Following the release of Salamat Masih, Asma warned that his acquittal should not be a cause for celebration. Sadly, her assessment has proved to be correct. In November, Jubilee Campaign were given a detailed report on the death of Mukhtar Masih, a Christian accused of blasphemy who died in police custody. Mukhtar had been accused of allegedly writing a blasphemous letter to a Muslim priest. One Pakistani newspaper reports, “The Nishtarabad police arrested him just to ascertain whether or not the accused had written any such letter. But on Tuesday Mukhtar Masih died in mysterious circumstances.”

Mukhtar is merely a tragic remind that the tyranny against the Christian community is still intense and severe. Defending the innocent and oppressed has made Asma a target in the assassins gun sights. The attack on her home could have been catastrophic. Despite considerable information being available, the police appear to be “dragging their feet” in the investigation. Quma, arrested shortly after the attack on Asma’s home, admitted that he belonged to a terrorist group, Sunni Tehrik, and claimed responsibility for the murder of extremist religious leaders. The leader of the gang was identified as Saleem Jilani and his deputy named as Raza Konain. The group had plans to kill other religious and political figures in Pakistan and admitted to 28 other offences. Their motive was emphatic and explicit. They intended to slaughter Asma and her family because she had defended Christians accused of blasphemy.

Asma has asked Jubilee Campaign to press the Bar of the Commonwealth Law Committee to support her, and of course, Jubilee’s Parliamentary Officer, Wilfred Wong, will be lobbying the Foreign Office to stress our concern over this outrageous issue. We will also be calling for the Government of Pakistan to be guaranteeing her protection and to launch a high level probe and police enquiry.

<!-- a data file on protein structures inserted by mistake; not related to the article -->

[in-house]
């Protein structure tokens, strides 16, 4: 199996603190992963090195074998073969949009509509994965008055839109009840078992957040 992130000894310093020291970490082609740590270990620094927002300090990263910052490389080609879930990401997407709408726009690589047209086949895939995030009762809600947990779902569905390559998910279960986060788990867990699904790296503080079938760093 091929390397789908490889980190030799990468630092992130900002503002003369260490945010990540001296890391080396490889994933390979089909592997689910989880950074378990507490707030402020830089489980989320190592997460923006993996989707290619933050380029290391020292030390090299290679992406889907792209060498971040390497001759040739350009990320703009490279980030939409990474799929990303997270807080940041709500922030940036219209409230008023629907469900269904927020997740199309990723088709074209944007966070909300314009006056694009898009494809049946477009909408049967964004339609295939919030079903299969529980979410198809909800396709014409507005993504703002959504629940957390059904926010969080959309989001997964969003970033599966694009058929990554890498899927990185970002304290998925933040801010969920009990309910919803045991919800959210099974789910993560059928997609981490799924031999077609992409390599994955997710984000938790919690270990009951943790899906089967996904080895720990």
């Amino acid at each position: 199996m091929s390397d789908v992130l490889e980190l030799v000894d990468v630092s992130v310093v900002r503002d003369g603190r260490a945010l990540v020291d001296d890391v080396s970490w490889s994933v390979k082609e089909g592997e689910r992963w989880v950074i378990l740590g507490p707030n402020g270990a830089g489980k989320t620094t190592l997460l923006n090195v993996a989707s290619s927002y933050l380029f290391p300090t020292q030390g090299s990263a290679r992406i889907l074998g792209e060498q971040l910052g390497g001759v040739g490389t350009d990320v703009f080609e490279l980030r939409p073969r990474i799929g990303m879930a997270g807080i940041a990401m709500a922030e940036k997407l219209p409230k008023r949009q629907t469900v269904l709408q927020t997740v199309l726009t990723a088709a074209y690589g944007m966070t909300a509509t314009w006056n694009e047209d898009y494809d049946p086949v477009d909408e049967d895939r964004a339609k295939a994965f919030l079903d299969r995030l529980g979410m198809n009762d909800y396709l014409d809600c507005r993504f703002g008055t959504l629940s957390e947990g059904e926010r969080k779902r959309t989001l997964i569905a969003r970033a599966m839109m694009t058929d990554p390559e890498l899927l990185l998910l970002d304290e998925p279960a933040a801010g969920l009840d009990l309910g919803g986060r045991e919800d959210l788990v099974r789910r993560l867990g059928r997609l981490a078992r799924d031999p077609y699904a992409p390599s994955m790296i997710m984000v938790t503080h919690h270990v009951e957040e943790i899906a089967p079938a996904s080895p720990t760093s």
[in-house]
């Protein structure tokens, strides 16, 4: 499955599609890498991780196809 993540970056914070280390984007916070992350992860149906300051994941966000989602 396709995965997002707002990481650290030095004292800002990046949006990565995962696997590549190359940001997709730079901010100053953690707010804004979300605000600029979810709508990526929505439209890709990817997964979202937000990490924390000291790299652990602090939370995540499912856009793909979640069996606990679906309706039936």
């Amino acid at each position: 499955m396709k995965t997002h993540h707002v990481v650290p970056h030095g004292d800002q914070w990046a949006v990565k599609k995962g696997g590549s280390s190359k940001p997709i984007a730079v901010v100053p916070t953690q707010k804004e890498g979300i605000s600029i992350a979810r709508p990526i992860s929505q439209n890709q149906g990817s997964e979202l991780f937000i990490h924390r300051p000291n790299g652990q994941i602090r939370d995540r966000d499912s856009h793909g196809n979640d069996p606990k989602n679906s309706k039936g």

Asma Jahangir is someone who has courage to equal her convictions. She appears to be that rare person who isn’t galvanised by western preoccupations of media profile, money or power. It is this purity of purpose and compelling mission for justice that gives Asma a stature that dwarfs other “leaders”; an instinct and quality that makes her vulnerable to the assassin’s bullet but paradoxically gives her power over her attacker.

Although not a Christian herself, it is evident that the Christian community are in her debt, and that she has placed herself in peril by identifying so strongly with people like Salamat who would certainly have perished without a valiant defender like Asma.